6. But wouldn’t state financing streamline a lot of the administrative functions and duplicated services that we now have? Well . . . define “streamline.” You mean, the state would set all the priorities? The state would spec all the textbooks? The state would evaluate all the teachers? The state would determine who has met the standards for graduation? The state would determine which districts get capital improvements funds and which do not? That’s not a “streamline.” That’s a “chokehold.”
7. But local school districts are infamous for favoritism, nepotism, pork barreling, parochial judgments and petty politics. Wouldn’t a move to state financing remove a lot of that? No, because the local yokels would still be contracting, wouldn’t they? They just wouldn’t be controlling the money any more; they’d only be receiving it, like a handout. And which kind of public servant do you feel is more accountable to you, the taxpayer: the fat cat whose office is right around the corner and whose wife you run into at the grocery store . . . or the fat cat sitting in a high-rise office building in Lincoln who’s never even been to your town?
8. But it isn’t fair that students in poor school districts don’t have the money for some of the extras that students in rich districts have access to. Yes, but . . . decades of research have shown that there is no connection between increased school funding and improved academic achievement. The calculus goes a lot deeper than spending per pupil. Shifting financial resources to poorer districts tends to anger middle-class, suburban parents who have worked very hard to get into those wealthier districts and are willing to shoulder those higher tax burdens in order to provide those extras for their children. Remember the Communist Manifesto . . . “from each according to his ability, to each according to his need.” That’s what statewide financing does. We’re supposed to AVOID that kind of stuff, aren’t we . . . Comrade?
9. What schools are working not very well at all? Sad to say, it’s the Native American schools in Nebraska. How come? It appears to be because the source of the funding is totally from outside the local area: federal funding. Parents and the public feel no ownership and have no leverage. There’s a lot of apathy and hopelessness. So they “check out” of the educational equation. And it shows. Surely that’s not what we want. And how.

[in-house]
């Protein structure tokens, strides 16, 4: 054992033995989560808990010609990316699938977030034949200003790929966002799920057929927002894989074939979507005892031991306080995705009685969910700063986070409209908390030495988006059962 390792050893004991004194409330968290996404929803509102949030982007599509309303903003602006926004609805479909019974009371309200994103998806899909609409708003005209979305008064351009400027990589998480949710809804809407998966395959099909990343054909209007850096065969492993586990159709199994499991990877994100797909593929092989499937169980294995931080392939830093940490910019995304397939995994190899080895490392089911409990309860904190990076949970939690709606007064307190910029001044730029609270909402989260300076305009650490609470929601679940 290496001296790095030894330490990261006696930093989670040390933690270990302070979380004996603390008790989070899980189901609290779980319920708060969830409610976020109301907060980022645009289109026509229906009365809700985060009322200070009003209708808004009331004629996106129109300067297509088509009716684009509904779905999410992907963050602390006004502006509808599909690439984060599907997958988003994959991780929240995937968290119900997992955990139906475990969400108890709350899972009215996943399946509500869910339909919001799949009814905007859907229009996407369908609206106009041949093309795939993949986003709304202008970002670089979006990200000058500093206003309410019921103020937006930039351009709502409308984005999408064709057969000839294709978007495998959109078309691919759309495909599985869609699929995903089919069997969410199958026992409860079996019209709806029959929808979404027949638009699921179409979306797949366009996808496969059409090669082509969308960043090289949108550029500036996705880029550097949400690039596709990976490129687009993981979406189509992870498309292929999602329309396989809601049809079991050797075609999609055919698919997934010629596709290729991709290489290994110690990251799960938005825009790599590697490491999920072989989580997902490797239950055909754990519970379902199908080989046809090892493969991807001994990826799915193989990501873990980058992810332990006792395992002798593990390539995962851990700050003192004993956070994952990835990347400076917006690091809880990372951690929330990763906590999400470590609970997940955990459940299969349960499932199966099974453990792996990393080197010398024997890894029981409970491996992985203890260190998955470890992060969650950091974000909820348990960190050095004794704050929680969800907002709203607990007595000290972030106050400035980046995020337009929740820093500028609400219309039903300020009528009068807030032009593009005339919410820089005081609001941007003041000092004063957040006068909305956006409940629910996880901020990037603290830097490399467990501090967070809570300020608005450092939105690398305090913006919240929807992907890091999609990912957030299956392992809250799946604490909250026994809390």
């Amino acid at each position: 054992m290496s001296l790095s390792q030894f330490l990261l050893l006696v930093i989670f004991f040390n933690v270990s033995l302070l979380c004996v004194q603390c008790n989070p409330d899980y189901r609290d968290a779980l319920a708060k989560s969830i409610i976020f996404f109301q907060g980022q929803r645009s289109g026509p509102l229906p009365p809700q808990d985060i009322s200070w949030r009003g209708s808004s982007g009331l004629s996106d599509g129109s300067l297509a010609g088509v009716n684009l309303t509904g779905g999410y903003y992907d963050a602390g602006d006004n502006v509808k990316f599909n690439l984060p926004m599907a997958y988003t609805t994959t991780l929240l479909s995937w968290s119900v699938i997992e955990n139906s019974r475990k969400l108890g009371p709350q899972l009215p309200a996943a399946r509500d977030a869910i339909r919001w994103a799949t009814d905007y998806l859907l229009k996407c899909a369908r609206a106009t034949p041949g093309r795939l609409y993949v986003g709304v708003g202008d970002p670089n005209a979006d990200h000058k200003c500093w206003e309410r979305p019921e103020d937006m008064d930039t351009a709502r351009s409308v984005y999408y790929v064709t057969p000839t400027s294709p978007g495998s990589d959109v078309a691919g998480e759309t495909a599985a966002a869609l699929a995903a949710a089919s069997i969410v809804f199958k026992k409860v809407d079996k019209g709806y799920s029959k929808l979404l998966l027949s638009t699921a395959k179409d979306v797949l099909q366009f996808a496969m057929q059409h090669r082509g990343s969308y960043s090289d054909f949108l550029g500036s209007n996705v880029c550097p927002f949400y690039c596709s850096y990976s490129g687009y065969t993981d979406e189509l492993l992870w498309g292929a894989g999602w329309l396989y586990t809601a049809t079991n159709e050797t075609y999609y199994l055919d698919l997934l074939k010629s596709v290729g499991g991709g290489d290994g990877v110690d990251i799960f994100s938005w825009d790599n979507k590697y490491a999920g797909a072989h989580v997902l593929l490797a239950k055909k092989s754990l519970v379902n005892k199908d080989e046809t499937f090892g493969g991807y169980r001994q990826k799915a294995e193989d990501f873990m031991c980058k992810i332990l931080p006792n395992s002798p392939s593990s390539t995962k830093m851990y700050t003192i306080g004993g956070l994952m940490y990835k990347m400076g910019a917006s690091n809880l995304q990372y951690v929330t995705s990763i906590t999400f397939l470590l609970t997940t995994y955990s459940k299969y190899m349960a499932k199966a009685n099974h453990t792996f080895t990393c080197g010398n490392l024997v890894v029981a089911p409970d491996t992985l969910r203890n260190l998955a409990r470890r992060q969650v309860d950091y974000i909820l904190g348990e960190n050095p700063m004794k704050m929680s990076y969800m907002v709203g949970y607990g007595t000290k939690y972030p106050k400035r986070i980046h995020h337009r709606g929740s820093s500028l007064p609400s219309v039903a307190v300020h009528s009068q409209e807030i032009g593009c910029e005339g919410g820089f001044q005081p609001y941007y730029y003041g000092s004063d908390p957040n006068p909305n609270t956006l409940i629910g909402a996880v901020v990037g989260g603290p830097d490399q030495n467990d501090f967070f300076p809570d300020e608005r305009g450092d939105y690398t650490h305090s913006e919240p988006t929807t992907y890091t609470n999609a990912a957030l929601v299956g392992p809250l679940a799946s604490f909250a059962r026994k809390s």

10. What schools are really working well? Private schools and home schools. They wax Nebraska’s public schools in every measurement, from test scores to spending per pupil to evidence of character and citizenship. Everyone agrees that the main reason is that there is hardly any central-office bureaucracy for private schools and home schools. The building principals (or parents) have power over the purse-strings. And with private schools, the parents have power over the whole shebang, because it’s their money, and everybody knows it. The public schools act as if it’s THEIR money, even though it’s not. But in private schools, common sense rules the day, pennies are pinched, and kids are thriving in that environment. We should be following their funding model and driving the power closer to the parents, not further away as we would do if we went to a statewide model.
Nebraska right now is one of the states with the highest proportion of local property taxes in the school financing picture, nationwide. Switching to total state funding would be a radical move, indeed.
But get this: an even more radical move might be the best move of all. Instead of turning schools over to the state, we need to be turning them back to the parents and taxpayers. How to do that? Privatize.
And that ain’t no borscht.